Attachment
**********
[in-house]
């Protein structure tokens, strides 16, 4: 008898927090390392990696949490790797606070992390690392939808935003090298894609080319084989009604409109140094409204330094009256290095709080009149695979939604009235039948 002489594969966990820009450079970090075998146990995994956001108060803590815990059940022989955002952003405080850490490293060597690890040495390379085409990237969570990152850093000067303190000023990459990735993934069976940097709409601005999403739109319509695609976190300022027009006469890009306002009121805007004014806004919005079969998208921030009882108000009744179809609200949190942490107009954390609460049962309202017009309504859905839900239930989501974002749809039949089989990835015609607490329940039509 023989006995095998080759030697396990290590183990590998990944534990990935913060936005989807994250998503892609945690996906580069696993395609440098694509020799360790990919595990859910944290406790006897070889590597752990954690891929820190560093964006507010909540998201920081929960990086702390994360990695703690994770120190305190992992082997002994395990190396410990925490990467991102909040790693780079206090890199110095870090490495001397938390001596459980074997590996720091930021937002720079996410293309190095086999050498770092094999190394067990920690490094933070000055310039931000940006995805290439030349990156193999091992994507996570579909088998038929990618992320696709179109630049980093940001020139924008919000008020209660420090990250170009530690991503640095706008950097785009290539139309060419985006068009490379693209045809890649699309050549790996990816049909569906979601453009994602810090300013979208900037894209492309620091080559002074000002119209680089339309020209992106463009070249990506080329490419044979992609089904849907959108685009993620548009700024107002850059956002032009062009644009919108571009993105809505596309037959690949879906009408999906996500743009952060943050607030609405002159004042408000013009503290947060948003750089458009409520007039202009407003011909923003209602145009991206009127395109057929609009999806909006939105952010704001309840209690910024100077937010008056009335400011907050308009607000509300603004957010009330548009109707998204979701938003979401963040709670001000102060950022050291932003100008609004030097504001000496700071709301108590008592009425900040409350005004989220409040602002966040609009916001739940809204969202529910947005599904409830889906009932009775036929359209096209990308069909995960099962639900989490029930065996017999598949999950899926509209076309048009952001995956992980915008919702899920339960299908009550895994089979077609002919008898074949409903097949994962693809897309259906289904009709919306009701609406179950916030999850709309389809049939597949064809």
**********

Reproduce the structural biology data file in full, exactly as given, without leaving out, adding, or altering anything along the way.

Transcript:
[in-house]
């Protein structure tokens, strides 16, 4: 008898927090390392990696949490790797606070992390690392939808935003090298894609080319084989009604409109140094409204330094009256290095709080009149695979939604009235039948 002489594969966990820009450079970090075998146990995994956001108060803590815990059940022989955002952003405080850490490293060597690890040495390379085409990237969570990152850093000067303190000023990459990735993934069976940097709409601005999403739109319509695609976190300022027009006469890009306002009121805007004014806004919005079969998208921030009882108000009744179809609200949190942490107009954390609460049962309202017009309504859905839900239930989501974002749809039949089989990835015609607490329940039509 023989006995095998080759030697396990290590183990590998990944534990990935913060936005989807994250998503892609945690996906580069696993395609440098694509020799360790990919595990859910944290406790006897070889590597752990954690891929820190560093964006507010909540998201920081929960990086702390994360990695703690994770120190305190992992082997002994395990190396410990925490990467991102909040790693780079206090890199110095870090490495001397938390001596459980074997590996720091930021937002720079996410293309190095086999050498770092094999190394067990920690490094933070000055310039931000940006995805290439030349990156193999091992994507996570579909088998038929990618992320696709179109630049980093940001020139924008919000008020209660420090990250170009530690991503640095706008950097785009290539139309060419985006068009490379693209045809890649699309050549790996990816049909569906979601453009994602810090300013979208900037894209492309620091080559002074000002119209680089339309020209992106463009070249990506080329490419044979992609089904849907959108685009993620548009700024107002850059956002032009062009644009919108571009993105809505596309037959690949879906009408999906996500743009952060943050607030609405002159004042408000013009503290947060948003750089458009409520007039202009407003011909923003209602145009991206009127395109057929609009999806909006939105952010704001309840209690910024100077937010008056009335400011907050308009607000509300603004957010009330548009109707998204979701938003979401963040709670001000102060950022050291932003100008609004030097504001000496700071709301108590008592009425900040409350005004989220409040602002966040609009916001739940809204969202529910947005599904409830889906009932009775036929359209096209990308069909995960099962639900989490029930065996017999598949999950899926509209076309048009952001995956992980915008919702899920339960299908009550895994089979077609002919008898074949409903097949994962693809897309259906289904009709919306009701609406179950916030999850709309389809049939597949064809």